A 2020 cyberattack against the US federal court system ended up being far more damaging than initially thought, and has now been labelled, “incredibly significant and sophisticated” by a US congressman.
A hearing (opens in new tab) at the House Judiciary Committee saw Chairman Jerrold Nadler (D-NY) touch upon a data breach that was first publicly disclosed by the Administrative Office of the Courts, in early January 2021.
Nadler is now saying that the breach was a lot more impactful.
“It was only in March of this year the committee first learned of the startling breadth and scope of the court’s Document Management System security failure,” Nadler said. “And perhaps even more concerning is the disturbing impact the security breach had on pending civil and criminal litigation, as well as ongoing national security or intelligence matters.”
Since then, the incident has had “lingering impacts on the department and other agencies,” he added.
He further asked Justice Department official Matt Olsen about the types of cases, investigations, and attorneys, most impacted by the breach, a question which Olsen couldn’t answer. “This is, of course, a significant concern for us given the nature of information often held by the courts,” he said.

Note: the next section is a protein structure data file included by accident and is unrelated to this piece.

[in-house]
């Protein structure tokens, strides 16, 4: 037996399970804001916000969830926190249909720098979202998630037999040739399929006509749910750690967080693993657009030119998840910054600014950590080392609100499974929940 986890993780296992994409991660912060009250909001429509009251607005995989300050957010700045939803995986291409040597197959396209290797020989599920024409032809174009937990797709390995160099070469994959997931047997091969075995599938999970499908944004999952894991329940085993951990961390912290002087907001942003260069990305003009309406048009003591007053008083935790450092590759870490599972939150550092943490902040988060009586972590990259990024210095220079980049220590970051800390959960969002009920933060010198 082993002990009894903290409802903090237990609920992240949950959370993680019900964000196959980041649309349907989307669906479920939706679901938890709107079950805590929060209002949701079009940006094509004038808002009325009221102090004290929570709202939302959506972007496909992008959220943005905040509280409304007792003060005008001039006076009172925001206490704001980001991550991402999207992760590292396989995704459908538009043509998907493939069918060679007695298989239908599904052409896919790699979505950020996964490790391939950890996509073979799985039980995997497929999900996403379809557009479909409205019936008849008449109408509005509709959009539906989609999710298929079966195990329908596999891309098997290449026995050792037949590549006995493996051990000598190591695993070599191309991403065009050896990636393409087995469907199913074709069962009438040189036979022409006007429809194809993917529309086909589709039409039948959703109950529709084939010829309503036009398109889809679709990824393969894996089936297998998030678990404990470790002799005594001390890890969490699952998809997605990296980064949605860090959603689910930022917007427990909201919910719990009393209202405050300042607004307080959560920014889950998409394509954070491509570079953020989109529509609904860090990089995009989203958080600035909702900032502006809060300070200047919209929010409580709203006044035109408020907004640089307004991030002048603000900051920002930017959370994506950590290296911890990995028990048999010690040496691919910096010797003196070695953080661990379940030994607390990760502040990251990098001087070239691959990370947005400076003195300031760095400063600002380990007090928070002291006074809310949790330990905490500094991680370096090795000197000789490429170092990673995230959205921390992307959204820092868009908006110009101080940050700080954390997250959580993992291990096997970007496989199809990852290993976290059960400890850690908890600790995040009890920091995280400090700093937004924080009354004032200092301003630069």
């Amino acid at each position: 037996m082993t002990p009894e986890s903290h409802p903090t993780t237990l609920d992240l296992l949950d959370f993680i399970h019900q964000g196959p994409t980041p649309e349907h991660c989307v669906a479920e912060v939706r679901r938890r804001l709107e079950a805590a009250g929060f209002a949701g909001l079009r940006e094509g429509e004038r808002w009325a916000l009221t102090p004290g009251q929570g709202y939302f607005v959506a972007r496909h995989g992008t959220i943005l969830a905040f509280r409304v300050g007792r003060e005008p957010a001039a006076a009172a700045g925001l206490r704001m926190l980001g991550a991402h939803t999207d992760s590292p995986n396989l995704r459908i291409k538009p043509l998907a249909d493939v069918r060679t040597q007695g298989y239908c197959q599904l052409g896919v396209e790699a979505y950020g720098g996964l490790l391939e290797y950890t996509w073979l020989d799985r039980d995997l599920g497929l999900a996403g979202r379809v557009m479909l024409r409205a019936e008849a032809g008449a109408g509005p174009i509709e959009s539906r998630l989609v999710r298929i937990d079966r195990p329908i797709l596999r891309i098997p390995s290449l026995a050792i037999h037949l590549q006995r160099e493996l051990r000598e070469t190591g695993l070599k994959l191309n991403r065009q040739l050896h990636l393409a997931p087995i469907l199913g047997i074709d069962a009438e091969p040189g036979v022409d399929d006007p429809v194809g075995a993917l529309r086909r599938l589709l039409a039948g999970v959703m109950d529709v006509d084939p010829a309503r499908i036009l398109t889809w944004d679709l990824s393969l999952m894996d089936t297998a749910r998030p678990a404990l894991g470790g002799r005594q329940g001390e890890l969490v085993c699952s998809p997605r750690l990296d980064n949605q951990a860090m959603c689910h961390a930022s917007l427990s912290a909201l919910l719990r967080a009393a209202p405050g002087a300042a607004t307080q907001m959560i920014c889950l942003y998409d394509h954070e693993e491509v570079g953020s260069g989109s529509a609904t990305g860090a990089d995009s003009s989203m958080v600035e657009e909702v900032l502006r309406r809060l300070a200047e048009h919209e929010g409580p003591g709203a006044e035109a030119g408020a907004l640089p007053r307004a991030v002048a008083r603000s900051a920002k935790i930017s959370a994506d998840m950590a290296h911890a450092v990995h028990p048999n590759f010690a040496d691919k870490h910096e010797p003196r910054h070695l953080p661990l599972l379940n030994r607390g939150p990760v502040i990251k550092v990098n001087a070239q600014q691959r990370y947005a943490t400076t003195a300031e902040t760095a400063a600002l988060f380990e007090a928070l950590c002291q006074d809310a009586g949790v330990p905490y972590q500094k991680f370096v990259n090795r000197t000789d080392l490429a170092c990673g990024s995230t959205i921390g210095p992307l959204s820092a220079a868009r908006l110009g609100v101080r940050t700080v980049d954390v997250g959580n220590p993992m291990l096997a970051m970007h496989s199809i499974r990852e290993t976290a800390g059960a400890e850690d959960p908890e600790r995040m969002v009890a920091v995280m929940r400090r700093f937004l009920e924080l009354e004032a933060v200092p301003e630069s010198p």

Rep. Sheila Jackson Lee, (D-TX), argued that the findings were a “dangerous set of circumstances,” adding that the Justice Department needs to share more details about the number of cases impacted, and how many of those were dismissed.
While this incident occured at roughly the same time as the notorious SolarWinds attack, the two are apparently unrelated events.
The SolarWinds attack is generally perceived as one of the most devastating supply chain cyberattacks to ever occur. After investigating the incident, the US government blamed Russian state-sponsored threat actors for the attack.
The group obtained Microsoft 365 login credentials from some SolarWinds employees through phishing, and used it to taint a patch for one of its products, while in development. The tainted patch was subsequently pushed to hundreds of thousands of endpoints (opens in new tab) around public and private sectors, infecting government agencies, as well as some of the largest tech companies in the world.
Via: ZDNet (opens in new tab)